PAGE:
It is better to go through, account by account; and writeoff those with very remote likelihood; and provide 100% (full impairment) for other long outstandings. Which in substance both are the same. However, in many companies (especially, public enterprises); they have used this opportunity of IFRS conversion to writeoff such balances after approval by their board/another body. And, as Silvia indicated; the standard does not prohibit a continuous contra account (allowance for provision).

Hi Kiros, thank you for the comment. Well, IFRS 9 is quite sticky in derecognition of financial assets – i.e. in write-offs. It specifically says that you can derecognize only when the contractual rights from the asset expire (or transfers assets that do qualify for derecognition). The question is that when there is very remote likelihood of collecting, your contractual rights from the receivables expired – they are probably still there (however, check your legislation related to that matter, it could be different). And yes, you can go account by account – that is the individual assessment not mentioned in this article. However, you can apply those 2 methods on assessing individual debtors, too.

Well kiros you know its very remote to make write offs in public organizations,you can’t most of the time. We know the concept but not applicable as you know. By the way holding 100% provision has also big problem in profit performance reports.I asked Ms.Silivia’s comment just to get her remark for knowledge.

Hi Silvia,

Can you please develop a provision matrix and demonstrate?

Assume in 2016 I have loss $1000 and 2017 $500 and 2018 $2500. So do I have to calculate loss rate every year and I get the Average against selected aging balances ? Then I adjust the forward info and apply the adjusted loss rates to 2019 aging?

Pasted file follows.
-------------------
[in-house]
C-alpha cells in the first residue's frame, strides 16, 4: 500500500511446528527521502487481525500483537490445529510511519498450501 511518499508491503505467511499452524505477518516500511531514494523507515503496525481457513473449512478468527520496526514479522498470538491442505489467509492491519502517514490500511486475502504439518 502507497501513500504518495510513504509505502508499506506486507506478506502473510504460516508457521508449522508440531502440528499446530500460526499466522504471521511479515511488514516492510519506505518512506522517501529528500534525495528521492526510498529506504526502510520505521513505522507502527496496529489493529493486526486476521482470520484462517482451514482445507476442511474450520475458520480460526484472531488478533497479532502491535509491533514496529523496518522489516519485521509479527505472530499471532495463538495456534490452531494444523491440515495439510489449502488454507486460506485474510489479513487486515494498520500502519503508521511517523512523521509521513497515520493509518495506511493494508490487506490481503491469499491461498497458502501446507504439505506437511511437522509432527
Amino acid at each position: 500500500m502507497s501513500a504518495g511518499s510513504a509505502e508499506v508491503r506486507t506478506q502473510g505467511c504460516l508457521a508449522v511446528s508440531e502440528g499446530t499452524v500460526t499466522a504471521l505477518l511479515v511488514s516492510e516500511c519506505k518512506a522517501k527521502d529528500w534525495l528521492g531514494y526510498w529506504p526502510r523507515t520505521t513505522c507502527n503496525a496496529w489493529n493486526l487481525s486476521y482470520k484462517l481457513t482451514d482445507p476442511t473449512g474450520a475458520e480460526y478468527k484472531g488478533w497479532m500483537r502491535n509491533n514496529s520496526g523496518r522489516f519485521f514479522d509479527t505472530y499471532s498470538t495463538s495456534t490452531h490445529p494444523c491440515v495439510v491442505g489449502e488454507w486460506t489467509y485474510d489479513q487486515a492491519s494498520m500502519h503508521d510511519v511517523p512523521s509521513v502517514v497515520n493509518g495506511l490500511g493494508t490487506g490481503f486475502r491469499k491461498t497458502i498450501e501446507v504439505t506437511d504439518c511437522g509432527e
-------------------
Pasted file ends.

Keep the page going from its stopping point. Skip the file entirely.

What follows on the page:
But how to incorporate present value into this calculation?

Thanks

Hi Mohamed, I DID develop a provision matrix and I linked a few times to it in this article, but here it is again, just for you – CLICK HERE to see the article with the exact approach of how I developed provision matrix.

Indeed I’ve gone through earlier matrix, what my question is that , when I take more than 1 year analysis I need to take loss rate every year and then take average right?

How to apply PV ?

Thanks

Hi Mohamed, I don’t think this is appropriate – you should make your assessment. The thing is that the newer data are closer to the reporting period and say more about recent situation rather than data older than 1 year. I would better update loss rate calculation each year based on new data and adjust it for forward looking info.

Thank you Silivia

You’re super faster !

I’ve gone through many articles where IFRS suggest to consider 2-5 years period. Reason being last year data would be so new while ignoring industry trend. Example last year company has put extra effort to collect or that period resulted with less sales or government and the industry allocated limited budget for development ( medical equipment industry). So I would rather suggest to take 3 years period and assess the loss every year and average plus adjust with the forward looking factors. Then apply to current year closing receivable aging .

2nd thing is I’m not getting how to adjust with FV/ PV .

Thanks for your support

Yes, that is possible, too. There are many different considerations that you need to take into account. However, if the loss rates in year 2007 were low and then in 2008 the financial crisis came and everything went down, it would not be appropriate to include the rates of 2007 into the calculations. Hence you know what I mean by considering 🙂